Monday, April 12, 2010

Lessons Learned From Lunch in Provence

Lunch is too abrupt a word for the two midday meals we have experienced since arriving in Provence. "Dejeuner", the French equivalent, seems more appropriate in length and refinement.

Sunday around 1 PM found us in the town of L’Isle Sur La Sorge (literally, “the island on the Sorge” river) in the Luberon Valley of Provence. We are guests of our longtime Vancouver friends, the Taylors, who are temporarily residing in Goult, a nearby small hilltop village. The narrow streets were jammed with a potpourri of carts and makeshift stalls selling everything from antiques to lavender, cheese to clothing and crafts. The shoppers among us, read females, and those skulking after them with no particular purpose than to carry brightly coloured bags bursting with bargains, read males, were hungry from the morning’s pursuits. The long lost warmth of spring had brought out the townsfolk and tourists, and thus the diners, in droves, all of whom seemed to want the sun-drenched sidewalk tables by the river. After choosing our favourite restaurant, Le Bellevue, and waiting a short while, we were shown our table. Voila, it was perfect. Right on the river, ducks making amorous advances in the fast moving water adjacent to our table, we also had a view of the crowds surging past in both directions as if engaged in some synchronized dance. Three hours skipped by before we left our seats, and the itinerant merchants were packing their wares into vans that carefully navigated through impossibly narrow lanes. It was a glorious time of fully relaxed friendship. No agenda. Simply enjoyment.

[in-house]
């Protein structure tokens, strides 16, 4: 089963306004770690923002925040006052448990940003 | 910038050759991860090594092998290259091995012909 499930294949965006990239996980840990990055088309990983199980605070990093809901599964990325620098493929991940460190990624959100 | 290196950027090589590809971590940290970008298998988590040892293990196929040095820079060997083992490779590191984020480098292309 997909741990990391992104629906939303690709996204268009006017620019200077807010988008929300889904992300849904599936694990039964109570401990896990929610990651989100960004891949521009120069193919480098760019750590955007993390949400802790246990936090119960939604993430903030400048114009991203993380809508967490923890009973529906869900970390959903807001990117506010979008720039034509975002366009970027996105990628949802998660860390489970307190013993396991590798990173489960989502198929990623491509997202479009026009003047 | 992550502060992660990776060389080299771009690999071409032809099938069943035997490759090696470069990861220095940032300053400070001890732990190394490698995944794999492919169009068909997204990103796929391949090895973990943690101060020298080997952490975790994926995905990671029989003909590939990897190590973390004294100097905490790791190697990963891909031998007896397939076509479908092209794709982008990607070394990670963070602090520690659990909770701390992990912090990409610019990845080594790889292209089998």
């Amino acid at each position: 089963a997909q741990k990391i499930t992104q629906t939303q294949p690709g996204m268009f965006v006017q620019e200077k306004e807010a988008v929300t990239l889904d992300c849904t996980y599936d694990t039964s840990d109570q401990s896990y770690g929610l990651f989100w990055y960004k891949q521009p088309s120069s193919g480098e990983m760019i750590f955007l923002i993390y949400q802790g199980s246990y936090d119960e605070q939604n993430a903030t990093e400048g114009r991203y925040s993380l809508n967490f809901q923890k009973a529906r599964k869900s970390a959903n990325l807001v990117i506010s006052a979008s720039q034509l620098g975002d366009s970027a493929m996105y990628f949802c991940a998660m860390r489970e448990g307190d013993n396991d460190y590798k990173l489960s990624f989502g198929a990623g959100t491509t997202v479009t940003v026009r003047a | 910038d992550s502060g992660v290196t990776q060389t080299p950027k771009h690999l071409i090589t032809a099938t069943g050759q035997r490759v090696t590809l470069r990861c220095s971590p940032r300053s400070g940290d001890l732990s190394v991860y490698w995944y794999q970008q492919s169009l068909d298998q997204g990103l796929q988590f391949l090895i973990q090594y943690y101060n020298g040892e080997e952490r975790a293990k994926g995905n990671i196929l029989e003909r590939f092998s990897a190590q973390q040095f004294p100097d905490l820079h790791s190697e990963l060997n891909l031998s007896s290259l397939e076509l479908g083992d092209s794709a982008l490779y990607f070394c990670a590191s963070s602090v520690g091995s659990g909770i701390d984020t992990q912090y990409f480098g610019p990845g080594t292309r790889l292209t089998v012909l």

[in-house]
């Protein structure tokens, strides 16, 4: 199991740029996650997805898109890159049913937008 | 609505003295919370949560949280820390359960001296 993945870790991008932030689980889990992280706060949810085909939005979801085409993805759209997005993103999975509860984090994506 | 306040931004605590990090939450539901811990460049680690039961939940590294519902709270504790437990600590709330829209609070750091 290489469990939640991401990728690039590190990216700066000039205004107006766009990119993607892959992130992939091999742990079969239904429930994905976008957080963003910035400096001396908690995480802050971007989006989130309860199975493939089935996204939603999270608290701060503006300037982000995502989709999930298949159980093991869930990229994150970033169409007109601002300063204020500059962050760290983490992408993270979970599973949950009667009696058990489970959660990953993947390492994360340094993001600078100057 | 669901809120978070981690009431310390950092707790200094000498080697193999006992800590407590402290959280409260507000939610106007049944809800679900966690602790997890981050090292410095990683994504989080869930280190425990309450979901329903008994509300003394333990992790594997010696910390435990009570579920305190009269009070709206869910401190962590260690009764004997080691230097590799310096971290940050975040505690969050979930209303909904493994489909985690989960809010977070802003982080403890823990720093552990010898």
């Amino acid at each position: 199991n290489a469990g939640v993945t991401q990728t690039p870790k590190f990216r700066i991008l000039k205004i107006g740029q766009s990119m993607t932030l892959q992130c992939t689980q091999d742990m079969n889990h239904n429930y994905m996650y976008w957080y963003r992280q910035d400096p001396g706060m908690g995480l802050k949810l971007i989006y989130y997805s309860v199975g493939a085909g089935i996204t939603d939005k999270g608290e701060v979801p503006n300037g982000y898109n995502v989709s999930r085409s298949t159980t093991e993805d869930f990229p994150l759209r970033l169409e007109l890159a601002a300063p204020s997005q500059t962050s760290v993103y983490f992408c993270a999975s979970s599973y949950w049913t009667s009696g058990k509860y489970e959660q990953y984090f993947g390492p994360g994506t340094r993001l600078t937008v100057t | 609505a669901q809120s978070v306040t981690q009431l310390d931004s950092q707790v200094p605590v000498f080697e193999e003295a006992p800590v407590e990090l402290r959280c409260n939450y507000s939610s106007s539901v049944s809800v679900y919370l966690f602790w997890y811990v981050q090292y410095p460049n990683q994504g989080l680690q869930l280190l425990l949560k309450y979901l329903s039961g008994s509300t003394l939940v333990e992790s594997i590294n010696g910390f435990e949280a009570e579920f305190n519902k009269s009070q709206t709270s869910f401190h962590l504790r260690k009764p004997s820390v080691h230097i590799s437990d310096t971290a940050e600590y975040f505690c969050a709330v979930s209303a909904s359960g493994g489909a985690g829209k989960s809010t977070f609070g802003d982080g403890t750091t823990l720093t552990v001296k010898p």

Monday at 12:30 PM found us on the doorstep of La Bastide, with a history preceding the discovery of Vancouver. Although once a bed and breakfast, it is now the home of Meta and Gerald, new friends of the Taylors. We four had been invited to share a meal together with a neighbour couple. The 8 of us sat down together, some of us virtual strangers, and rose from our places at the table 5 hours later as friends. Yes, the meal was very good, but it was the laughter and stories, discovery of common interests and tastes, the easy camaraderie that made this repast a remarkably memorable time.

Eating in France is a passionate confluence of the senses unrelated to North American dining. Laced with laughter, fueled in part I am sure by liberal application of excellent yet inexpensive wines, it is more a tribute to friendships formed than an indulgence in decadence. Whether simple or elegant the food and drink are not really the focus of attention so much as a means of transportation to a table around which relationships flourish. A meal, no matter how delectable, is simple sustenance when eaten alone. As the Arab proverb goes, “He who eats alone chokes alone.” The speed with which we normally eat betrays the pace of our lives. Often lacking in depth, our relationships are becoming more like fast food as we exchange velocity for the virtue of savouring time well spent together.

Perhaps the necessity of slowing down as a result of Parkinson’s is teaching me, somewhat belatedly, a valuable lesson: real living and relating is less like lunch and more like le dejeuner.

"Sadder than destitution, sadder than a beggar is the man who eats alone…”
Jean Baudrillard, French philosopher

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